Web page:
Simon Hill is a qualified expert who is passionate about making nutritional information simple and accessible so that people can make informed decisions about the food they feed themselves and their family.
Simon completed a Plant-Based Nutrition certificate course at Cornell University and soon thereafter began a Masters in Nutrition at Deakin University, which he is currently finishing. During this time, he set up plantproof.com and began hosting world-renowned doctors and public figures in the plant-based realm on the Plant Proof podcast. Through these channels, Simon’s hope is that consumers will take control of their health by becoming more informed, mindful & conscious about the choices they make.
These days, Simon is working on writing a book to be published globally by Penguin in early 2020. With all proceeds being donated to charity, Simon’s goal is to help bring genuine, agenda-free nutritional information to people looking to improve their health and quality of life.
Here is a sneak peek into what fuels Simon’s busy days!
My day typically starts at around 5.30 am when I naturally wake up. As soon as I wake up, I drink 2-3 glasses of water and meditate for 15 minutes before heading out for a workout or swim in North Bondi. When I finish my workout, I listen to my body to decide whether I need breakfast, and if I’m not particularly hungry I’ll sometimes hold off until lunch time. If I do decide to have breakfast, this usually involves a big bowl of overnights oats with protein powder and topped with berries and hemp or chia seeds. This type of breakfast is loaded with dietary fibre, plant protein, omega 3 fats, micronutrients and antioxidants, whilst being really low in saturated fats and free from cholesterol - so it ticks all my boxes! On the weekends, if I’m not heading out for breakfast in Bondi, I might swap this out with a tasty tofu scramble with mushrooms, kale and avocado.
For lunch, I usually cook something fresh. Lately, I have been enjoying legume-based pasta - they are loaded with protein, fibre and unrefined carbohydrates. My favourite is chickpea fettuccine which I have been having with diced tempeh, cherry tomatoes, spinach, mushroom, basil, lime & chilli. (FYI: Conscious Feast in Bondi makes a great version of this!). On top of this, I add nutritional yeast and some dulse flakes (a great source of iodine which is important for thyroid health), salt and pepper. While I’m not as fussy when I eat out, when it comes to buying groceries I try as much as possible to purchase organic food products from the local markets in my area. In so doing, not only am I reducing my exposure to harmful herbicides and pesticides, but I also help support the farmers who are doing their part in protecting biodiversity and preserving soil health which is very important to me.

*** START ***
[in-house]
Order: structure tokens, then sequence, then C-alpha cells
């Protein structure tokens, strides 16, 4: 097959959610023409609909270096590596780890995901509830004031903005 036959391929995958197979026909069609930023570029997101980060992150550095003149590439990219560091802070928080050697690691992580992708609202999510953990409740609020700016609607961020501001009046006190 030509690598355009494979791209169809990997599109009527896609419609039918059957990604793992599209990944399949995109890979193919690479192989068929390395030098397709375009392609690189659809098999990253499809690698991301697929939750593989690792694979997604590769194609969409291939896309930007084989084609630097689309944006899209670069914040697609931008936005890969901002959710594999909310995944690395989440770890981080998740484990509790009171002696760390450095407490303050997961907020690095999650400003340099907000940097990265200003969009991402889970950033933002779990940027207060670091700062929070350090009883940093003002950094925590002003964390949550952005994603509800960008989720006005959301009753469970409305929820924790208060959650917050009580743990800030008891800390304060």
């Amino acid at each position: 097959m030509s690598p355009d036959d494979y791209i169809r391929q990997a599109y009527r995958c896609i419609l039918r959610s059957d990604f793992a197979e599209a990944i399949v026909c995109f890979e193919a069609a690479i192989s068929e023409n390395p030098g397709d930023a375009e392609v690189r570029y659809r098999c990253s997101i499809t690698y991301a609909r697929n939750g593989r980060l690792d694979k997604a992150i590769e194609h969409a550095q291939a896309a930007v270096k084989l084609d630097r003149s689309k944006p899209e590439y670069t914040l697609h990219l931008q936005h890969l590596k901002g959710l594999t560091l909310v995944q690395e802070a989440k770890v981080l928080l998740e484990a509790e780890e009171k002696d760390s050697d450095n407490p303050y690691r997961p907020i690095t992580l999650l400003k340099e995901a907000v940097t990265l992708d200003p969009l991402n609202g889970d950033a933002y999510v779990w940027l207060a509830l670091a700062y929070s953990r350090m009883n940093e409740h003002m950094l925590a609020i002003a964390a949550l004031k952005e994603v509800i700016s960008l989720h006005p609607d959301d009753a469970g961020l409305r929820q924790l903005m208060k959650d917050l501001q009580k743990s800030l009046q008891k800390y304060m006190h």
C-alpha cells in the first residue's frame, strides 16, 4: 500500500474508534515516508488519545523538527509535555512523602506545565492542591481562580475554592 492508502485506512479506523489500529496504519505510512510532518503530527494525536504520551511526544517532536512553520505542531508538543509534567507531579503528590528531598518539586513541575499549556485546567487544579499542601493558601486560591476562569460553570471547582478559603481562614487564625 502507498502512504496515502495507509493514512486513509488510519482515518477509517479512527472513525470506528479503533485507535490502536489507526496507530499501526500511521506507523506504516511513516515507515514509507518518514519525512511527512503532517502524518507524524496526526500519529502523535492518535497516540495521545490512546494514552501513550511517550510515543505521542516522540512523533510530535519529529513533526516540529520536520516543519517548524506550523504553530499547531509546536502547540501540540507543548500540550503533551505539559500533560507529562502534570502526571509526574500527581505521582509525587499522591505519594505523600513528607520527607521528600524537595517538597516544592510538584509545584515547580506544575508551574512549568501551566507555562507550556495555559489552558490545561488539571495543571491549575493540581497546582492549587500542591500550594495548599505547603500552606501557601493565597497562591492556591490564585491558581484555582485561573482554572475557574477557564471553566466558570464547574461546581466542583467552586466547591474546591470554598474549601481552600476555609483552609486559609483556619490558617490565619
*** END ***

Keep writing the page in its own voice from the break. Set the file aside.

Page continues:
If I feel like a snack mid-afternoon, I’ll often blend up a quick smoothie packed with fruits, protein and the occasional almond butter dollop. At the moment, my favourite snack is making a few tofu or tempeh rice paper rolls - they are so fresh and bursting with flavour! Other snacks I’ll often have are hummus with carrots, a handful of walnuts or cashews, some grapes or avocado on rice crackers - pretty much anything that is simple yet packed with nutrition!
What I have for dinner really comes down to what I ate during the day. During the week, my go-to dinner is usually a veggie-packed Buddha Bowl. I love making it with a blend of chickpeas, sweet potatoes, greens, quinoa, avocado, brussels sprouts, and baked cauliflower with a sprinkle of nutritional yeast and hemp seeds - a variation of my Plant Proof Salad Bowl. A lentil dahl with a side of brown rice and salad is also a big favourite of mine: not only is it rich in protein, dietary fibre and macronutrients but it is absolutely delicious. During weekends, I’ll probably make something a tad more elaborate - like my vegan mac and cheese or my protein packed cottage pie (I have included the recipe below!).
If I feel like ending my dinner on a sweet note and I’m still hungry, I might make a banana ‘nice cream’ by blending 1 frozen banana with a scoop of vanilla pea protein, 2 dates and some plant milk. Easy and delicious!
Vegan Cottage Pie Recipe
- 300g tempeh *I love Organic Village but feel free to sub any block of organic tempeh available in your area.
- 1 onion
- 2 garlic cloves
- 2 celery sticks
- 2 carrots
- 1 tbsp olive oil
- bunch Thyme
- 1 tbsp Vegan Worcestershire sauce
- ½ cup Vegetable Stock
- 1 can chopped tomatoes
- 1 cup peas
- 1 large sweet potato
- 1 cup vegan cheese
- Preheat the oven to 180C.
- In a frying pan with olive oil, sautee onions, garlic, carrots and celery until soft and fragrant.
- Crumble in tempeh and stir well. Add the can of tomatoes and stock and keep on the heat until cooked through and liquid has reduced. Next, add the peas
- In a separate saucepan, boil water with a dash of salt, add chopped sweet potatoes and boil until soft.
- Once potatoes are cooked, drain the water and return them to the pan. Using a masher, mash the potato to a smooth texture. If you'd like an extra smooth consistency, feel free to add a tad of olive oil or vegan butter spread or a dash of dairy-free milk.
- Pour the tempeh mix in a baking dish. Layer on the sweet potato mash and smooth it out.
- Sprinkle on cheese and season with salt and pepper.
- Place in the oven until the cheese is melted and golden
Make sure you follow Simon on Instagram @plant_proof for more tips and look out for his book that he’s publishing early 2020 globally with Penguin.